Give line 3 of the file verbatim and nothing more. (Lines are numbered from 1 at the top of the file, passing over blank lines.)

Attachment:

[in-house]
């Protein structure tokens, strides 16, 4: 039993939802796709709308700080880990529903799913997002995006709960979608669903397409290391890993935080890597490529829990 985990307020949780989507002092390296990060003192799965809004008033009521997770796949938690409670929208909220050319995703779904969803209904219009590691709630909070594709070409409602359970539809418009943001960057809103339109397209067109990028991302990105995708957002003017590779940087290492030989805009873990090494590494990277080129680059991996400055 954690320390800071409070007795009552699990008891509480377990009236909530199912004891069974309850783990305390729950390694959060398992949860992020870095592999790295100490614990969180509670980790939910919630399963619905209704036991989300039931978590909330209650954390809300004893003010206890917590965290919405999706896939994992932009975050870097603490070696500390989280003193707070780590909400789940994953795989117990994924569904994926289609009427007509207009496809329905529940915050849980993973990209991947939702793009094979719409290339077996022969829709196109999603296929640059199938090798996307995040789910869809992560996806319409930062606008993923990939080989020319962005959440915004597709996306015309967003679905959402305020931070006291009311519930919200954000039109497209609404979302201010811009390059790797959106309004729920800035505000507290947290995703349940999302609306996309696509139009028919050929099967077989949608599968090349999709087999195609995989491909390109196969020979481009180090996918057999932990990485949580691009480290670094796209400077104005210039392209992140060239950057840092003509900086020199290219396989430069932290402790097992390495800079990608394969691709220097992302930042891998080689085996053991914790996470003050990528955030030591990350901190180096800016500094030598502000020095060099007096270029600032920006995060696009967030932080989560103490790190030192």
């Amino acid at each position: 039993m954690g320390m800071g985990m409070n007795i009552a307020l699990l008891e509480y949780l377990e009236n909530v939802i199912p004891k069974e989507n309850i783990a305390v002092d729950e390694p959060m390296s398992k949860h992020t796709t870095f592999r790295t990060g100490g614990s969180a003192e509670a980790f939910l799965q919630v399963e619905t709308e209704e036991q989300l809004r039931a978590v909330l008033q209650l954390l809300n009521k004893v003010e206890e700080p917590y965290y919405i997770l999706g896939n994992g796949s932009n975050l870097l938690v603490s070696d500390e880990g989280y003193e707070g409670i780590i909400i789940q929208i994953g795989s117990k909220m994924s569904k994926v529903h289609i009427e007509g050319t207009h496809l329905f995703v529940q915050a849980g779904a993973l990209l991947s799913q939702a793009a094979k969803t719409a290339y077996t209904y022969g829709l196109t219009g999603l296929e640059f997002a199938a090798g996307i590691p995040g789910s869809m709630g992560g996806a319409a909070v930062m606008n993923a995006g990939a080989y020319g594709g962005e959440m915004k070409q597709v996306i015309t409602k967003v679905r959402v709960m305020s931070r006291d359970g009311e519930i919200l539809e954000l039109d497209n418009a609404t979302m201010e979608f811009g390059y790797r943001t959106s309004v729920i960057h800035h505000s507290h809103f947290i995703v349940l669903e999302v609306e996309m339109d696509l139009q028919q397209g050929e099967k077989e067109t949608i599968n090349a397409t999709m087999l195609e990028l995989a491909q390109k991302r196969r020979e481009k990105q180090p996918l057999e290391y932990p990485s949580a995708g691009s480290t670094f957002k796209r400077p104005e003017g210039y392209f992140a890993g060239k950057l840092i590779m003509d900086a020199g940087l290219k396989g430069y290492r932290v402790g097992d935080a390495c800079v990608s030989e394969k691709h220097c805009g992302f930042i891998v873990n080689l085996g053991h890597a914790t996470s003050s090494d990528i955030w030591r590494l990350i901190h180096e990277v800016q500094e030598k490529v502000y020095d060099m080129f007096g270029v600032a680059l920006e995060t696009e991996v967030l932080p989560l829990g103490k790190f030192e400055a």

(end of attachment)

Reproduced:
């Amino acid at each position: 039993m954690g320390m800071g985990m409070n007795i009552a307020l699990l008891e509480y949780l377990e009236n909530v939802i199912p004891k069974e989507n309850i783990a305390v002092d729950e390694p959060m390296s398992k949860h992020t796709t870095f592999r790295t990060g100490g614990s969180a003192e509670a980790f939910l799965q919630v399963e619905t709308e209704e036991q989300l809004r039931a978590v909330l008033q209650l954390l809300n009521k004893v003010e206890e700080p917590y965290y919405i997770l999706g896939n994992g796949s932009n975050l870097l938690v603490s070696d500390e880990g989280y003193e707070g409670i780590i909400i789940q929208i994953g795989s117990k909220m994924s569904k994926v529903h289609i009427e007509g050319t207009h496809l329905f995703v529940q915050a849980g779904a993973l990209l991947s799913q939702a793009a094979k969803t719409a290339y077996t209904y022969g829709l196109t219009g999603l296929e640059f997002a199938a090798g996307i590691p995040g789910s869809m709630g992560g996806a319409a909070v930062m606008n993923a995006g990939a080989y020319g594709g962005e959440m915004k070409q597709v996306i015309t409602k967003v679905r959402v709960m305020s931070r006291d359970g009311e519930i919200l539809e954000l039109d497209n418009a609404t979302m201010e979608f811009g390059y790797r943001t959106s309004v729920i960057h800035h505000s507290h809103f947290i995703v349940l669903e999302v609306e996309m339109d696509l139009q028919q397209g050929e099967k077989e067109t949608i599968n090349a397409t999709m087999l195609e990028l995989a491909q390109k991302r196969r020979e481009k990105q180090p996918l057999e290391y932990p990485s949580a995708g691009s480290t670094f957002k796209r400077p104005e003017g210039y392209f992140a890993g060239k950057l840092i590779m003509d900086a020199g940087l290219k396989g430069y290492r932290v402790g097992d935080a390495c800079v990608s030989e394969k691709h220097c805009g992302f930042i891998v873990n080689l085996g053991h890597a914790t996470s003050s090494d990528i955030w030591r590494l990350i901190h180096e990277v800016q500094e030598k490529v502000y020095d060099m080129f007096g270029v600032a680059l920006e995060t696009e991996v967030l932080p989560l829990g103490k790190f030192e400055a």